The U.S. dollar fell against the euro and yen on Monday as traders pared back expectations Federal Reserve Chairman Ben Bernanke would hint at tapering bond purchases this week.
The yen rebounded from a 4 1/2-year low against the dollar, with the Japanese currency drawing support from comments by Economy Minister Akira Amari that the yen's excessive strength had largely corrected and further weakness could damage Japan's economy.
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Focus is shifting to Bernanke's testimony to Congress on Wednesday after recent comments by Fed officials have fueled speculation the central bank may taper its bond purchases sooner than expected.
"We may have been moving a little bit too early," said Andrew Dilz, foreign currency trader at Tempus Inc. in Washington. "I see a continuing of this exact pace of current purchases at least through the end of the summer, which is going to put some pressure on the dollar."
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The dollar index, which tracks its value against a basket of currencies, fell 0.6 percent to 83.764, retracing from a near three-year peak set on Friday.
Speculation had grown that the beginning of the end of the Fed's massive bond-buying program —at $85 billion per month—might come sooner than many investors think if recent gains in the U.S. labor market hold.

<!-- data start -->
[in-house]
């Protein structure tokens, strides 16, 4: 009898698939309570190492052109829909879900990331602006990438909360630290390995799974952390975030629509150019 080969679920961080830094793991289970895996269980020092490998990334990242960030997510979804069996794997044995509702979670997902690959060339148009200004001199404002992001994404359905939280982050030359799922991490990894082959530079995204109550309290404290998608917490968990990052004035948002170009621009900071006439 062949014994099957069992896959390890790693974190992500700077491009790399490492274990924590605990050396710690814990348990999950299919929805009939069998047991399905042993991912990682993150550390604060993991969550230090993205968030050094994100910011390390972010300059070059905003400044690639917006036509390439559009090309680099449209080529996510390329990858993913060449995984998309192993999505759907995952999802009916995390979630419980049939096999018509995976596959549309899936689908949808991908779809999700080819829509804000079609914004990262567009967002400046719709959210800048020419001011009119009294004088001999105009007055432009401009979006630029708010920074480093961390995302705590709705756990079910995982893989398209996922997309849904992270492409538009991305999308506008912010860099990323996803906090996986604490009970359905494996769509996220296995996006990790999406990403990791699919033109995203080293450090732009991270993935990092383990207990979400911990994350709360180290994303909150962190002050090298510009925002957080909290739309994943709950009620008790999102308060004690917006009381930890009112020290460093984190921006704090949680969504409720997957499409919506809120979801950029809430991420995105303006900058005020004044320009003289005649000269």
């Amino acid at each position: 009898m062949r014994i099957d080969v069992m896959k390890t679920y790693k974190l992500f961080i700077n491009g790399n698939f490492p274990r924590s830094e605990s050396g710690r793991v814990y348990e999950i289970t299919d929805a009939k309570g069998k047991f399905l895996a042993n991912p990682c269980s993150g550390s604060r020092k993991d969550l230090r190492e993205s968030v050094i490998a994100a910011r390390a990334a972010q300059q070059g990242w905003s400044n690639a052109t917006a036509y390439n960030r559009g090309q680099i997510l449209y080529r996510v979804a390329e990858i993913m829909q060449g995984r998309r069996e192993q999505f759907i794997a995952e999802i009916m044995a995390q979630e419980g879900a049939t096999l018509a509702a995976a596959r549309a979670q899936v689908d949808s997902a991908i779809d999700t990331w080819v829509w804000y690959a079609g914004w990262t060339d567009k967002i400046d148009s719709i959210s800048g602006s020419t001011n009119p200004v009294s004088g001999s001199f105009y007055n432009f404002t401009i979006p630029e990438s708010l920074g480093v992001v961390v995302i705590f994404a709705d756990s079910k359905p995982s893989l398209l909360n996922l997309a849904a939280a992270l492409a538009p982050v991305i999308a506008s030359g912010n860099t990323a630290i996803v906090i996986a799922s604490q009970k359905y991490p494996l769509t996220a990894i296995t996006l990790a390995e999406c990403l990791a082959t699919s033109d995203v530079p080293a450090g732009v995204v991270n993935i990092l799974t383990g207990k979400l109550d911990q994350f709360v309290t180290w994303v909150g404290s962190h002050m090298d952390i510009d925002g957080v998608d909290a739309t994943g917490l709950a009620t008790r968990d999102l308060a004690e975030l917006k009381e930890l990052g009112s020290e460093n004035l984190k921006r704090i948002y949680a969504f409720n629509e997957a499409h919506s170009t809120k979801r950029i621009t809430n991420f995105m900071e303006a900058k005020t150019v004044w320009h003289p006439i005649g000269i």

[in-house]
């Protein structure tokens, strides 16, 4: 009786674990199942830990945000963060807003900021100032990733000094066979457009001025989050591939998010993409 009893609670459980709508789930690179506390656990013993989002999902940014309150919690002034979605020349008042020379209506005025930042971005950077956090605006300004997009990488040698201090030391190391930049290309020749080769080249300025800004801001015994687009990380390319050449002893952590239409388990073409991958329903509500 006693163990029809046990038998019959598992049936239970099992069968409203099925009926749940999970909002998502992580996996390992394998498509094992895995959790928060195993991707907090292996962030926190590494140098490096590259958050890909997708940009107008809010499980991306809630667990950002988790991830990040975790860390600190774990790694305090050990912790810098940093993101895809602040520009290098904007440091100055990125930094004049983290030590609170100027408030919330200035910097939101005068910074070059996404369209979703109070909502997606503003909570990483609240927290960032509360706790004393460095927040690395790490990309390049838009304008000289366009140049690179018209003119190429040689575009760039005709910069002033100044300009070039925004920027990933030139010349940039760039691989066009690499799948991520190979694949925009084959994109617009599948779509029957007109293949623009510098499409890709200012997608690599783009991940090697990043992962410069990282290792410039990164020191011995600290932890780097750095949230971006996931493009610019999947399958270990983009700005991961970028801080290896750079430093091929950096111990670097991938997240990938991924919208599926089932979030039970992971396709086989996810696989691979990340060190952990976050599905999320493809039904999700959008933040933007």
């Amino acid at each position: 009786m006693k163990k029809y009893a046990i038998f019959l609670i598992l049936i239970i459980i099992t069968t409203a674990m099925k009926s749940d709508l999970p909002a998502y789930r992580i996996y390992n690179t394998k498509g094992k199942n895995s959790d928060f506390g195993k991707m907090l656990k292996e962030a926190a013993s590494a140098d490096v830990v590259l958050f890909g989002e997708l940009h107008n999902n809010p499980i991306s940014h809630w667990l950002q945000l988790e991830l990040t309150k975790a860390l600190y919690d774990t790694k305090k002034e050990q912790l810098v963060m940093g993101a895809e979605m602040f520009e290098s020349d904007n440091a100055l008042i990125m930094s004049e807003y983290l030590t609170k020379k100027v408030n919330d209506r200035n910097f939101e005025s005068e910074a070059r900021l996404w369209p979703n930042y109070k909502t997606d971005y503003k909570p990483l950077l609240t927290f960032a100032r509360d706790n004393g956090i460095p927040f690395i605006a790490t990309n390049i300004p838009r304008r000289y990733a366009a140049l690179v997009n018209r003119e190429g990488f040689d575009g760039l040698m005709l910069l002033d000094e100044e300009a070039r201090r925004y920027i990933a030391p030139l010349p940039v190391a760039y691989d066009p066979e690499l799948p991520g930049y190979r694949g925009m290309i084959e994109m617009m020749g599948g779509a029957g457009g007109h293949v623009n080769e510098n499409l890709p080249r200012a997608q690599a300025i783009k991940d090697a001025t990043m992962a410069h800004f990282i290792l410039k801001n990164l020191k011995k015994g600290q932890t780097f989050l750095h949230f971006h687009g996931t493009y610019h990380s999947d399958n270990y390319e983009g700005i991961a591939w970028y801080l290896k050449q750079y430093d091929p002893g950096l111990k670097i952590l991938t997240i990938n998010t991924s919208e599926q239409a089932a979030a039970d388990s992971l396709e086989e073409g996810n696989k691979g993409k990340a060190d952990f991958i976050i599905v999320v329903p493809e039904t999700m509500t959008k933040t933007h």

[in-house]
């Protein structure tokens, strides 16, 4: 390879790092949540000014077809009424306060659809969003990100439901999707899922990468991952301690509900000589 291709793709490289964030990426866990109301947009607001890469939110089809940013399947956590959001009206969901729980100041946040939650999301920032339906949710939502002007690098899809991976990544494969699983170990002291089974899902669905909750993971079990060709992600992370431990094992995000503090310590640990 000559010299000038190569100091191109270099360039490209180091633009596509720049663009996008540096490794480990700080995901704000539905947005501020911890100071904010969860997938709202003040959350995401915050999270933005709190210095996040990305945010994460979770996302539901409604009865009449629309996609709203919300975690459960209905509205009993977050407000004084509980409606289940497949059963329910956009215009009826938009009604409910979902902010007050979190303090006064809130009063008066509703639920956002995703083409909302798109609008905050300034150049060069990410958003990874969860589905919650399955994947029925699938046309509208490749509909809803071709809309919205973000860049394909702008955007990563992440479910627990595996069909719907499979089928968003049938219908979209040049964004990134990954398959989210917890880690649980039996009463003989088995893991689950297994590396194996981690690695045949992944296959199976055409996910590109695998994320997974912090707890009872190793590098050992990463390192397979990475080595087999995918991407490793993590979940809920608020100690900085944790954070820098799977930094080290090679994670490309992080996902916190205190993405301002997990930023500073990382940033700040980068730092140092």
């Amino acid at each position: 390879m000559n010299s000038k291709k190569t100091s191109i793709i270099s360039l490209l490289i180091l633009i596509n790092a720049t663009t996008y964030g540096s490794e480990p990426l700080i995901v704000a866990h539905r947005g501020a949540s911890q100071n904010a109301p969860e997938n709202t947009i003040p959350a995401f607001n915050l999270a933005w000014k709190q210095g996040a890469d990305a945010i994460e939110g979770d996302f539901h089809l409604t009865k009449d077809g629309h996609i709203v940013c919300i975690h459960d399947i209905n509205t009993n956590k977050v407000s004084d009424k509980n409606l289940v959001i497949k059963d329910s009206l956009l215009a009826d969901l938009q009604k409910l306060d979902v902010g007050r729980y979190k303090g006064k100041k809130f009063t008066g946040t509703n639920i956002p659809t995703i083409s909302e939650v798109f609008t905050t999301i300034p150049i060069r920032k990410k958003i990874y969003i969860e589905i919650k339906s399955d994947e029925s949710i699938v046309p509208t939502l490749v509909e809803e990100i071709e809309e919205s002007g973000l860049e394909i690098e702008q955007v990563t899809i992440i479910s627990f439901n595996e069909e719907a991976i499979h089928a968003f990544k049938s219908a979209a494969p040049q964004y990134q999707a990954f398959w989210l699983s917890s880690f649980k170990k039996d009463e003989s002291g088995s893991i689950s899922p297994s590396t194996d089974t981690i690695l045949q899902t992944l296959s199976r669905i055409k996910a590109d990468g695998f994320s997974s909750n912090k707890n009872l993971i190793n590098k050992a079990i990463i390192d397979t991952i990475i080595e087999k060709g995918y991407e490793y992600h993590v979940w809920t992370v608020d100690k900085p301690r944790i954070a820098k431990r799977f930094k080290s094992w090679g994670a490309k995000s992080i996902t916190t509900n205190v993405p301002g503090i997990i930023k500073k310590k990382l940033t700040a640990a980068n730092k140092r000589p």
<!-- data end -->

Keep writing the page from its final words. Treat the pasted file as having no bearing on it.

The roughly 50 percent jump in monthly job creation since the program began has raised at least some chance the Fed could ratchet back its buying as early as next month. The central bank next meets to debate policy on June 18-19.
The dollar fell 0.8 percent to 102.31 yen, having hit a low of 102.16, according to Reuters data. Last Friday, the dollar reached a high of 103.30 yen.
The euro lost 0.6 percent to 131.84 yen and its low on Monday, at 131.02, was the lowest since May 9.
The BOJ, which begins a two-day meeting on Tuesday, is expected to keep policy unchanged but could tinker with its bond-buying plan to curb a recent rise in Japanese yields. Analysts said the yen looked set to resume weakening as Tokyo was committed to easier monetary policy.
"Any dip in dollar/yen toward 101 or 102 yen is a buy as Japanese policymakers are clear that there will be more asset purchase or quantitative easing in the longer term," said Alvin Tan, a currency strategist at Societe Generale in London.
He said short-term momentum indicators such as the 14-day relative strength index showed the dollar was overbought against the yen, hence a pullback was due.
The euro rose 0.4 percent to $1.2884, having reached a session peak of $1.2894, rebounding from a six-week low of $1.2795 touched on Friday.
But some analysts say additional gains would be limited, given strong expectations the European Central Bank will cut its deposit rate—the rate paid on surplus cash parked by banks— below zero in coming months.
JPMorgan lowered its second-quarter euro/dollar forecast to $1.30 from $1.32 to reflect a shallower U.S. downturn, slower Chinese growth and a protracted euro zone recession.
Any hint of the Fed winding down its asset purchases could add the dollar's momentum, analysts said.
"We are dollar bulls and expecting more pieces of the puzzle to fall into place—most notably serious speculation over the normalization of Fed policy, which can drive U.S. money market rates and the dollar substantially higher," Chris Turner, head of currency strategy at ING in London, wrote in a note.